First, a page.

BACKGROUND AND RATIONALE: The underlying assumption was that the aesthetics of the hospital surroundings are often neglected. AIMS: This article is the first part of a larger study into the aesthetics of general hospitals. The aim of the study is to throw light on the influence of aesthetics on the health and well-being of patients and the professional personnel, and to examine how aesthetic considerations are dealt with. We present a survey of how the aesthetic dimension is planned and it is considered important in the strategic plans of Norwegian general hospitals. METHODS: Data were sampled by analyzing the strategic plans of somatic hospitals. Sixty-four of 86 hospitals responded (74%). Concepts were categorized in a matrix of 11 main categories, each with subcategories. The method was quantitative, in that the analyzed material was amenable to counting. RESULTS: Very few concrete guidelines or directions for the aesthetic dimension have been included in written documents. This indicates that the aesthetic area is a neglected field in the directions for the daily management of hospitals. CONCLUSIONS: The research available today on the contribution of environmental aesthetics to health, rehabilitation, and well-being suggests that it is important to have concrete guidelines recorded in strategic plans. This field concerns the maintenance of high quality in the caring professions.
PubMed ID
16824528 View in PubMed
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Source
Mental Hospitals. 1959 Sep;10:39-41
Publication Type
Article
Date
Sep-1959
Author
Smith, JBK
Author Affiliation
Alaska Department of Mental Health, Juneau, Alaska
Source
Mental Hospitals. 1959 Sep;10:39-41
Date
Sep-1959
Language
English
Geographic Location
U.S.
Publication Type
Article
Keywords
Alaska
Anchorage
Mental health act
Mental health facilities
Mental health program
Public Law 830
State mental hospital
Hospital Design and Construction
Abstract
The new state of Alaska hopes to announce the completion of its first state mental hospital sometime in 1960. The six-and-a-half-million-dollar structure, to be built in two stages, will be located four miles from the center of the city of Anchorage. Its function will be to serve as an integral part of the total mental health program in which the social forces in the community will be utilized to the maximum by means of mental health clinics where early treatment will be instituted and hospitalization prevented.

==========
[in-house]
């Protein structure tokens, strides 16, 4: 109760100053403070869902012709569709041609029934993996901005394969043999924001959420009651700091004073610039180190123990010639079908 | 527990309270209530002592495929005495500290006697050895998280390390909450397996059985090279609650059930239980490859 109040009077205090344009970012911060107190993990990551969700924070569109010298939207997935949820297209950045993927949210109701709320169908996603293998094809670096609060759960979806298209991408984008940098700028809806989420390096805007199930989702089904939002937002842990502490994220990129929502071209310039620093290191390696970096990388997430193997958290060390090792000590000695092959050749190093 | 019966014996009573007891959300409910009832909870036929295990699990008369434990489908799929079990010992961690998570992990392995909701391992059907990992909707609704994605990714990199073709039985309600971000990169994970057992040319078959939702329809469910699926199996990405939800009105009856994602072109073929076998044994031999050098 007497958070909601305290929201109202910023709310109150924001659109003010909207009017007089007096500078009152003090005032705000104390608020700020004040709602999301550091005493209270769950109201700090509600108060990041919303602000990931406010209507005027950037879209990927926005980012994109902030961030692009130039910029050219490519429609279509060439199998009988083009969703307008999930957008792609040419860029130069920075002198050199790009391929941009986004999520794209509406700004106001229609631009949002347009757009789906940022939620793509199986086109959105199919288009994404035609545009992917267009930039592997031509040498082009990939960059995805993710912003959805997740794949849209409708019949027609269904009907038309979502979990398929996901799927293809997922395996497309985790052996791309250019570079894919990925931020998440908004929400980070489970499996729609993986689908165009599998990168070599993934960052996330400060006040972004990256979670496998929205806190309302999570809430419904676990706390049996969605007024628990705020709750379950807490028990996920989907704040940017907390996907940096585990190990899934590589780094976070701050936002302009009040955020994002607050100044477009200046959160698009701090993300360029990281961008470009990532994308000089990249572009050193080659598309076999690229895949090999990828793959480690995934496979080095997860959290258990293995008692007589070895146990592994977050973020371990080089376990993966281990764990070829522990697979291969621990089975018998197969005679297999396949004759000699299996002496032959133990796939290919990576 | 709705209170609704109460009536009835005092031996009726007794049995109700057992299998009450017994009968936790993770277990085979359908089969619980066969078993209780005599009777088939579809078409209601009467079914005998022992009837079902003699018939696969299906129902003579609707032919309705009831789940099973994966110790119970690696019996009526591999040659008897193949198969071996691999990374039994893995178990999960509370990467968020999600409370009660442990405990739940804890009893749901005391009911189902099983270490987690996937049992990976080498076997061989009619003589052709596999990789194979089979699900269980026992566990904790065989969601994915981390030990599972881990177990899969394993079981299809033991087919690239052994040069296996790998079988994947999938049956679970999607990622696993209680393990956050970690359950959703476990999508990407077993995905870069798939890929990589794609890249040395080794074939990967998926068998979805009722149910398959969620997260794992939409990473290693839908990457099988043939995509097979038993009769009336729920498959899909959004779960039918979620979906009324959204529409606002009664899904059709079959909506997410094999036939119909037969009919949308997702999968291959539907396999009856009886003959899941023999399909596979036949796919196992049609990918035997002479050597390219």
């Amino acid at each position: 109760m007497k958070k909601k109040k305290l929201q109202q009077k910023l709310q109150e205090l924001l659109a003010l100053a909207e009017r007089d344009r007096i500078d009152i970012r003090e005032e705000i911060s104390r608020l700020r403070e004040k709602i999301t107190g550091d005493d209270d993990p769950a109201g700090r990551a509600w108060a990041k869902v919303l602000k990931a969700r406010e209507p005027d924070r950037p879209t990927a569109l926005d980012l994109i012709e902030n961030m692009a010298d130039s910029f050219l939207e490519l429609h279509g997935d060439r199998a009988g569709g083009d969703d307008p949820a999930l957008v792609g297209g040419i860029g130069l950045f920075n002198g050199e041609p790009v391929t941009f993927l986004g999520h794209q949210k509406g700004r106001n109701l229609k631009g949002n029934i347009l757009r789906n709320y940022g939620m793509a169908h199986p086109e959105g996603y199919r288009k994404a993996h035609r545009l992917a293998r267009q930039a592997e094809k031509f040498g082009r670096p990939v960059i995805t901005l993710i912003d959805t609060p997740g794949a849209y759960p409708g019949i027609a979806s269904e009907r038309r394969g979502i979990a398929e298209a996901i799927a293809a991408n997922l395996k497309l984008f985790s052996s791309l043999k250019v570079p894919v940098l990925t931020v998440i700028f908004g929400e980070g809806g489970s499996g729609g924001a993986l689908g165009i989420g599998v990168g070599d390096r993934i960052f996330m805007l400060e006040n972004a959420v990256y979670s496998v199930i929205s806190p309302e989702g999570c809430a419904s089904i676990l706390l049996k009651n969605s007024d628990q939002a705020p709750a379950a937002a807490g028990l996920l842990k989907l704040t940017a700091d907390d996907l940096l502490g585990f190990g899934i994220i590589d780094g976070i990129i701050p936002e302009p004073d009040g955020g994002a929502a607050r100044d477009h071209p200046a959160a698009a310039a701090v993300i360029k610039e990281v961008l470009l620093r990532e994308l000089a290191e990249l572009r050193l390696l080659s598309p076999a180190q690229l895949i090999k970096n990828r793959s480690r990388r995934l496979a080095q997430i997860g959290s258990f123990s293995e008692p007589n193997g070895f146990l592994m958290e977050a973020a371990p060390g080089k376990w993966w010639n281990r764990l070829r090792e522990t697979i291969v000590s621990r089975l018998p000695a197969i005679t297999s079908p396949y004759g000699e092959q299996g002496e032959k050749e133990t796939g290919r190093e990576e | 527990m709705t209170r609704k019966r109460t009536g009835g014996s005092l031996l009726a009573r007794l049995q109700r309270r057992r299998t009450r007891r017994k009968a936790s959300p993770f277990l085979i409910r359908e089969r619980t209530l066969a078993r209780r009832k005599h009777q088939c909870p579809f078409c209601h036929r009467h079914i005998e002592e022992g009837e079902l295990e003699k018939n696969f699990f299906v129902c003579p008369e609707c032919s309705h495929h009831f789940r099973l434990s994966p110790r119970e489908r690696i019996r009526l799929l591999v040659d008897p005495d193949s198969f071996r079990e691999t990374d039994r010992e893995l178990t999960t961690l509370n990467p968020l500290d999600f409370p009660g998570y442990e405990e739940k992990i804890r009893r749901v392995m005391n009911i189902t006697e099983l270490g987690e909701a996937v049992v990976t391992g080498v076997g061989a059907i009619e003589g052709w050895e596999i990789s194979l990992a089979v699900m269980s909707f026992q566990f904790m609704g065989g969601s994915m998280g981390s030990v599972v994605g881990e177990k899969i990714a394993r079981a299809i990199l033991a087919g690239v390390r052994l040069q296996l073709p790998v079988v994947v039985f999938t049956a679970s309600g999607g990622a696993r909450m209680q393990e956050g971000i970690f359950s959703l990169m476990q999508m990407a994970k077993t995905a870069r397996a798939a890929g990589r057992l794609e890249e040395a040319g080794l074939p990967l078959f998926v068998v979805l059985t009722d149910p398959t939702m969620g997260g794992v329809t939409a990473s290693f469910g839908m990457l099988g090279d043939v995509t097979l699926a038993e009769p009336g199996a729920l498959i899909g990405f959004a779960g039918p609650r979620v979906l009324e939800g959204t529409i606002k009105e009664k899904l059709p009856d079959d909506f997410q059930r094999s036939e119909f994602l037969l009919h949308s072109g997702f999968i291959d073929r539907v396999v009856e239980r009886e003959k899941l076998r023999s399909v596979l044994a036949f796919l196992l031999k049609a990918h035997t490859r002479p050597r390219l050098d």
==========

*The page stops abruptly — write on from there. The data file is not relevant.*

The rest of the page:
PubMed ID
13832003 View in PubMed
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Alaska Psychiatric Institute. 2. Architectural solutions to geographic and medical problems

https://arctichealth.org/en/permalink/ahliterature99620
Source
Mental Hospitals. 1964 May;15:246-248
Publication Type
Article
Date
May-1964
Author
Agron, G
Source
Mental Hospitals. 1964 May;15:246-248
Date
May-1964
Language
English
Geographic Location
U.S.
Publication Type
Article
Keywords
Hospitals, Psychiatric
Alaska
Academies and Institutes
Hospital Design and Construction
PubMed ID
14146073 View in PubMed
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Are human beings supposed to work in Norwegian hospitals?

https://arctichealth.org/en/permalink/ahliterature280650
Source
Tidsskr Nor Laegeforen. 2016 Jun;136(11):984
Publication Type
Article
Date
Jun-2016
Author
Hans Erik Heier
Source
Tidsskr Nor Laegeforen. 2016 Jun;136(11):984
Date
Jun-2016
Language
English
Norwegian
Publication Type
Article
Keywords
Health Facility Environment